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Aims: Evolutionary branching is a process of evolutionary diversification induced by frequency-dependent ecological interaction. Here we show how to predict the occurrence of evolutionary branching in bivariate traits when populations are evolving directionally.
Methods: Following adaptive dynamics theory, we assume low mutation rates and small mutational step sizes. On this basis, we generalize conditions for evolutionary-branching points to conditions for evolutionary-branching lines and areas, which delineate regions of trait space in which evolutionary branching can be expected despite populations still evolving directionally along these lines and within these areas. To assess the quality of predictions provided by our new conditions for evolutionary branching lines and areas, we analyse three eco-evolutionary models with bivariate trait spaces, comparing the predicted evolutionary- branching lines and areas with actual occurrences of evolutionary branching in numerically calculated evolutionry dynamics. In the three examples, a phenotype's fitness is affected by frequency-dependent resource competition and/or predator-prey interaction.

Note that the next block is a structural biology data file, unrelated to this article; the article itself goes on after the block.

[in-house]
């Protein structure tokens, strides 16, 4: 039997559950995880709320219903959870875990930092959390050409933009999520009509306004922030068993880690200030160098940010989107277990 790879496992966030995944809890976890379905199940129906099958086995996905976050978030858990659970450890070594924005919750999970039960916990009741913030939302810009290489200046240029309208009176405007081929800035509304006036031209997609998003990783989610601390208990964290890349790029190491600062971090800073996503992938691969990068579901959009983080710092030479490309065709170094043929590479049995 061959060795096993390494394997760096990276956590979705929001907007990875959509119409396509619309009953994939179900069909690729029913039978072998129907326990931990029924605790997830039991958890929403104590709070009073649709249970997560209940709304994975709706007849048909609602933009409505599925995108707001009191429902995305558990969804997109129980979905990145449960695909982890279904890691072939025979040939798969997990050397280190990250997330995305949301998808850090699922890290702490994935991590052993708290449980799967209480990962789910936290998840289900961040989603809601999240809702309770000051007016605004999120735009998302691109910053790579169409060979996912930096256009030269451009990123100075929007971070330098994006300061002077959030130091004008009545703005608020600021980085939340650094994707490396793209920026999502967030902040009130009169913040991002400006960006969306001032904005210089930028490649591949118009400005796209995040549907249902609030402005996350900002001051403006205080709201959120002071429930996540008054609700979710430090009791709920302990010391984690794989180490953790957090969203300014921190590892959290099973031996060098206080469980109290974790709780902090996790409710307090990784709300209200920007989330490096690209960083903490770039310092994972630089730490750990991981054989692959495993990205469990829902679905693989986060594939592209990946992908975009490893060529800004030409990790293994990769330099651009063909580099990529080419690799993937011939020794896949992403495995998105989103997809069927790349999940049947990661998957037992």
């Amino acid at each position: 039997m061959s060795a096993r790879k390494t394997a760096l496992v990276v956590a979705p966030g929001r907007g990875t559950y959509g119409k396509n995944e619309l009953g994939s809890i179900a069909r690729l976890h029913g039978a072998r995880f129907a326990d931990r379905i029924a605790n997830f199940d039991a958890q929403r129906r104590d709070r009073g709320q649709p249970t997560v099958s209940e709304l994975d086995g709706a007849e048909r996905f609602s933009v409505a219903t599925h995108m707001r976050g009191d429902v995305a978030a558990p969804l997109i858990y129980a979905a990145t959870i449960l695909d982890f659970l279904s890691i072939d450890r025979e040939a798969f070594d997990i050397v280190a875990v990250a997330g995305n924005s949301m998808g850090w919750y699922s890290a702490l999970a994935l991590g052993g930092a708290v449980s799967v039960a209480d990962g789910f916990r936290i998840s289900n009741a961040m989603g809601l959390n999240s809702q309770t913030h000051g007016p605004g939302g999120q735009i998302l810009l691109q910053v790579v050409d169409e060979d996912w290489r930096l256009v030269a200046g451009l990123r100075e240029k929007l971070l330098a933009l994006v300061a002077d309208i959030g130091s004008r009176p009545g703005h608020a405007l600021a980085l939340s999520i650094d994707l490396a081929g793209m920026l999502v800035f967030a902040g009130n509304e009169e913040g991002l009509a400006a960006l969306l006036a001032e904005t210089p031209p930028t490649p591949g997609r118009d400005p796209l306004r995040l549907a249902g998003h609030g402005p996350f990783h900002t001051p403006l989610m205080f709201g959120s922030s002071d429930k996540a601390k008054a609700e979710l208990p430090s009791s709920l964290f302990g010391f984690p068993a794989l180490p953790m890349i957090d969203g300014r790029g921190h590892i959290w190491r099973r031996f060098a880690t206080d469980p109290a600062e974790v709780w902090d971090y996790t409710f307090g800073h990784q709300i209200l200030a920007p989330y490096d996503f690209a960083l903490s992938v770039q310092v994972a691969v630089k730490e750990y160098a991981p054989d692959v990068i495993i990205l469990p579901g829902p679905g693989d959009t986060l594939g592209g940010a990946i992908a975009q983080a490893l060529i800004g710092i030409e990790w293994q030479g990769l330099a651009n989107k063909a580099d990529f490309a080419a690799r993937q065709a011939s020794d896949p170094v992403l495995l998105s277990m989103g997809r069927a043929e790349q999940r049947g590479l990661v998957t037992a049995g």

Conclusions: In the limit of infinitesimal mutational step sizes, evolutionary branching in bivariate trait spaces can occur only at evolutionary-branching points, i.e., where the evolving population experiences disruptive selection in the absence of any directional selection. In contrast, when mutational step sizes are finite, evolutionary branching can occur also along evolutioary-branching lines, i.e., where disruptive selection orthogonal to these lines is sufficiently strong relative to directional selection along them. Moreover, such evolutionary- branching lines are embedded in evolutionary-branching areas, which delineate all bivariate trait combinations for which evolutionary branching can occur when mutation rates are low, while mutational step sizes are finite. Our analyses show that evolutionary-branching lines and areas are good indicators of evolutionary branching in directionally evolving populations. We also demonstrate that not all evolutionary-branching lines and areas contain evolutionary- branching points, so evolutionary branching is possible even in trait spaces that contain no evolutionary-branching point at all.
|Item Type:||Monograph (IIASA Interim Report)|
|Research Programs:||Evolution and Ecology (EEP)|
|Depositing User:||IIASA Import|
|Date Deposited:||15 Jan 2016 08:48|
|Last Modified:||18 Nov 2016 05:13|
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